When to consider commercial property

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Australians love bricks and mortar - but there are times when a commercial property can make more sense than residential housing. We look at five reasons why it could be time to consider commercial property.

1. You're priced out of the residential market

It's no secret housing values have soared in the last year. That's seen median house values in Sydney and Canberra push past the $1 million mark, with Melbourne not far behind according to the latest CoreLogic data.

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If that sort of cash is beyond your reach as an investor, a commercial property may be a more affordable prospect. A quick hunt around shows it's possible to pick up office space, retail space and even small industrial warehouses for below $300,000.

2. You're chasing high yields

One of the beauties of commercial property is that leases tend to run for much longer than residential property - usually 3-5 years. This provides greater certainty of income, with the sweetener that yields tend to be higher.

As a guide, the latest Raine & Horne Commercial Insights report shows yields are currently sitting between around 4-7% depending on the type of property and the location. In comparison, CoreLogic says gross (before costs) yields on residential housing nationally are 3.1% for houses and 3.7% for apartments.

3. You own a small business

Investing in your own business premises offers security of tenure plus a chance to control leasing costs. And Angus Raine, Executive Chairman of the Raine & Horne Property Group, says today's historically low interest rates are fuelling the rise of the owner occupier in commercial property markets.

He explains, "In many areas it is now cheaper for businesses to own rather than lease their premises.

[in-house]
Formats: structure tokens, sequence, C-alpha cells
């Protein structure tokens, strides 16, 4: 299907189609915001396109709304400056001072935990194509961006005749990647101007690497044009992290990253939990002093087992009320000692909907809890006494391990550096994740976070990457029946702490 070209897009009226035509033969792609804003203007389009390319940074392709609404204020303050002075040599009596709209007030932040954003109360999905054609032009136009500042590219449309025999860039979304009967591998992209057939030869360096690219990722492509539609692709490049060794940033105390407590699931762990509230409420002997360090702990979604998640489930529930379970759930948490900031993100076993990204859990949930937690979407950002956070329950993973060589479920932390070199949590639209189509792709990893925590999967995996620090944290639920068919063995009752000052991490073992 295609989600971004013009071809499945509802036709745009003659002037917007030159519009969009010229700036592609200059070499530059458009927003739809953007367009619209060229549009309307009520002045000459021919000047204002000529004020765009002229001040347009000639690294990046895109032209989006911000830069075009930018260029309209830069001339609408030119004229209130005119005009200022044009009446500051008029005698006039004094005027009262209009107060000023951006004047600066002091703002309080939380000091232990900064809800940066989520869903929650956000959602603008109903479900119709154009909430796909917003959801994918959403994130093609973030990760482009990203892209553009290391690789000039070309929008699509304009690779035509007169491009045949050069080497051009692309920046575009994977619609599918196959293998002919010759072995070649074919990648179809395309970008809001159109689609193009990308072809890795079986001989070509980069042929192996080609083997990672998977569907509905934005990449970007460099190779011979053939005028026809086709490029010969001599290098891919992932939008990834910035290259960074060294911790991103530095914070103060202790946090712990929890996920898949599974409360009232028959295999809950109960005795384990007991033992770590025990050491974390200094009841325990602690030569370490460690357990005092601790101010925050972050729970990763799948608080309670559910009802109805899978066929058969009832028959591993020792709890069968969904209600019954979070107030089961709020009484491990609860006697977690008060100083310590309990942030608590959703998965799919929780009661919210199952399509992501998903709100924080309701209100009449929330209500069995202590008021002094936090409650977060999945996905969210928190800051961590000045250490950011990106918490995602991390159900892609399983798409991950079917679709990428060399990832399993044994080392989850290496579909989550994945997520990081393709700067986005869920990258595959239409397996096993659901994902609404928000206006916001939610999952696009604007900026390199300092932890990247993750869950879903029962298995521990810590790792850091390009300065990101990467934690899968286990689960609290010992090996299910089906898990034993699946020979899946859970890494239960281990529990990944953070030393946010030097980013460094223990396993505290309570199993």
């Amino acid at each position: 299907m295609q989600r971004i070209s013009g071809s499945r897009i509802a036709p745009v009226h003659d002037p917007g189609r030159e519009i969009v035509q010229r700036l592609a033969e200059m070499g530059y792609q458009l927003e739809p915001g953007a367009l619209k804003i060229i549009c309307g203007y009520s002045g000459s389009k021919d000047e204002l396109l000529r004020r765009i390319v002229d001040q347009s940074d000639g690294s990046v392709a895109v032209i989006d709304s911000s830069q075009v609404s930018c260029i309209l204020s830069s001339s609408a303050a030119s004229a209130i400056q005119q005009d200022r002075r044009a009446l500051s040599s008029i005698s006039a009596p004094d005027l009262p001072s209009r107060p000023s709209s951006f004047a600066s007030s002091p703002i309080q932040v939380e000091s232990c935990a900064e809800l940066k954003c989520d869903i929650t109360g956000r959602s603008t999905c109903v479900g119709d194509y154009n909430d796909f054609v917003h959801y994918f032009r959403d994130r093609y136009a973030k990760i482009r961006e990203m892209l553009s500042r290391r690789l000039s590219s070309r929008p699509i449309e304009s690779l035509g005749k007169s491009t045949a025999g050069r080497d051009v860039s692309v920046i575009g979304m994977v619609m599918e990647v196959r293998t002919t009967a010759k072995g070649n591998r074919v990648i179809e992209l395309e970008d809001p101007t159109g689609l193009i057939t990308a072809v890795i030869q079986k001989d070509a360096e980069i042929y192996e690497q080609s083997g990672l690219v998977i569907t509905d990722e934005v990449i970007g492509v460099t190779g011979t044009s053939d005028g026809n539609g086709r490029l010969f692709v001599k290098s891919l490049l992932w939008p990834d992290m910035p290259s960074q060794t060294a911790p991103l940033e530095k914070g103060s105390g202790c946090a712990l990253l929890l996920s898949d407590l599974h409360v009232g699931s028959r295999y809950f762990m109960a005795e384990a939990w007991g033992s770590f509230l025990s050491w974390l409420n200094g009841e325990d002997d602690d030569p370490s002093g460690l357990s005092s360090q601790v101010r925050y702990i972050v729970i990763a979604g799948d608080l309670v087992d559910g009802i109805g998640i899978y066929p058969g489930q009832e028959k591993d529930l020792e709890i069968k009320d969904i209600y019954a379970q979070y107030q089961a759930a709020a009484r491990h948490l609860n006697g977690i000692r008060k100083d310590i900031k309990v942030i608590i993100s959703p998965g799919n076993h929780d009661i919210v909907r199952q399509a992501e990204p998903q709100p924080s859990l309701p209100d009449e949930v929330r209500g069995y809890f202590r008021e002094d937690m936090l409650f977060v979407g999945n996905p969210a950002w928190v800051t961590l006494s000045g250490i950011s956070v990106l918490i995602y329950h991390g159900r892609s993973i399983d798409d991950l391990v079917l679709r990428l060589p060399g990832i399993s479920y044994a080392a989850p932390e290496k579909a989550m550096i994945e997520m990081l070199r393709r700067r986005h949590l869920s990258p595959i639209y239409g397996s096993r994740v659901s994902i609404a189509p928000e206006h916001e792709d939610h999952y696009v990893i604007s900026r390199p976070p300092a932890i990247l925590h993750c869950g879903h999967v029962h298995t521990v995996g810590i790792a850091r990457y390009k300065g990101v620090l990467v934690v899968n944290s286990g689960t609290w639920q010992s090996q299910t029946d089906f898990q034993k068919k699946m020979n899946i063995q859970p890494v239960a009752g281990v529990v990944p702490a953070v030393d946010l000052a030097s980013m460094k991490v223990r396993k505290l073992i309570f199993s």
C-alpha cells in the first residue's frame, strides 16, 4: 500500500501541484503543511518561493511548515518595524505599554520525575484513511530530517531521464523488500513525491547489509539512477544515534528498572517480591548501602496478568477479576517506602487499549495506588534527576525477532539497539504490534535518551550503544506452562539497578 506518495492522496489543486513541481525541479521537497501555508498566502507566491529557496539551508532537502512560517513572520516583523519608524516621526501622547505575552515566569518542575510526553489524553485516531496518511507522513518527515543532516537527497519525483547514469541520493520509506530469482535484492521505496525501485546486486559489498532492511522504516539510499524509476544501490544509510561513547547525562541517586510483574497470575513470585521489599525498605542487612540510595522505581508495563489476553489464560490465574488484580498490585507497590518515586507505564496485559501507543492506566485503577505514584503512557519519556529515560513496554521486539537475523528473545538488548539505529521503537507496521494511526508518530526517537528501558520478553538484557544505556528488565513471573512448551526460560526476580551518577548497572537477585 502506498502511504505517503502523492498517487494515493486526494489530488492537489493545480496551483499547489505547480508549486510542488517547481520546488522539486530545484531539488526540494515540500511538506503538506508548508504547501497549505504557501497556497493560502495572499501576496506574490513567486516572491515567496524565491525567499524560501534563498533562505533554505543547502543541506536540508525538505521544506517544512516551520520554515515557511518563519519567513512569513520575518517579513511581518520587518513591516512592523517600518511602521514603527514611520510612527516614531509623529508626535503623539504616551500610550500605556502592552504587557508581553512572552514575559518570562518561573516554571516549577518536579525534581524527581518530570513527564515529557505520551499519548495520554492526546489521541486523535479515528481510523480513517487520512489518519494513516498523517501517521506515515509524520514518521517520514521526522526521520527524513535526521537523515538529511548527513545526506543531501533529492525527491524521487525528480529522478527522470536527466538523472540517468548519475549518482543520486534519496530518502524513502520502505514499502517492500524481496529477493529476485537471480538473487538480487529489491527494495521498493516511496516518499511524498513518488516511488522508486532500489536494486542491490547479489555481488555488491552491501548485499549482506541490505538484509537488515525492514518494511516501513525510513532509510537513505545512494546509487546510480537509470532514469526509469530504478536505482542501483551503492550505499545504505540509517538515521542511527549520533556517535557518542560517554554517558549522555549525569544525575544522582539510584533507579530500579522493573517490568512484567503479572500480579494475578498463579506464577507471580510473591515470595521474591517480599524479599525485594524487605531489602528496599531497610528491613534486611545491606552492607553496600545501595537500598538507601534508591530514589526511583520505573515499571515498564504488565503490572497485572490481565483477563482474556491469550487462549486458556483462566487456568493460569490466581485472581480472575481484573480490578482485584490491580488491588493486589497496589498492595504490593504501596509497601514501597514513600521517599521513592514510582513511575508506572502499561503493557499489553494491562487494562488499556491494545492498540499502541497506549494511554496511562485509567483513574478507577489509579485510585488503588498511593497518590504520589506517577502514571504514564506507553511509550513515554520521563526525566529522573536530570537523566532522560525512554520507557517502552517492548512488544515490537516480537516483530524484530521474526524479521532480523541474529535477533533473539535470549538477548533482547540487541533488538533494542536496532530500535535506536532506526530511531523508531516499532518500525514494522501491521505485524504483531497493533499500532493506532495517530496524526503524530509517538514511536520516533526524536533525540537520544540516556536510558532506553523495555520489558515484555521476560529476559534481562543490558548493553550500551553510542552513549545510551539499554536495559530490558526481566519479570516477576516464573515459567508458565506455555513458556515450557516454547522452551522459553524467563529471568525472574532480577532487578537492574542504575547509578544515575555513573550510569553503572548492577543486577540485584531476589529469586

"Not only is this underpinning high demand for commercial properties - especially those sold with vacant possession - it is also putting a squeeze on leasing markets as fewer properties are available to let."

4 You're looking for a source of regular income

You may choose to invest in commercial property indirectly through a listed property trust or an unlisted fund. Both have a track record for paying regular income as well as a chance to access a cross-section of commercial properties.

Many A-REITs and unlisted funds pay distributions monthly or quarterly underpinned by regular rent receipts. This can be a far more regular source of income than, say shares, which only pay dividends twice a year.

5. You don't want the ongoing costs of residential property

In a residential tenancy the landlord wears many of the ongoing costs including repairs and maintenance. Not only can it be a hassle managing these expenses, it also lowers net (after costs) yields.

By contrast, in the commercial market, it is more typical for the tenant to pay many of the property's regular expenses. That means more of the rent goes straight to the landlord, with less of a drain on cash flow to keep the place in good shape.

Bear in mind, commercial property is regarded as a higher risk investment than residential housing. Leases may be longer, but vacancy periods can also be more protracted. So it's important to weigh up the pros and cons to make the choice that's right for you.

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A former Chartered Accountant, Nicola Field has been a regular contributor to Money for 20 years, and writes on personal finance issues for some of Australia's largest financial institutions. She is the author of Investing in Your Child's Future and Baby or Bust, and has collaborated with Paul Clitheroe on a variety of projects including radio scripts, newspaper columns, and several books.

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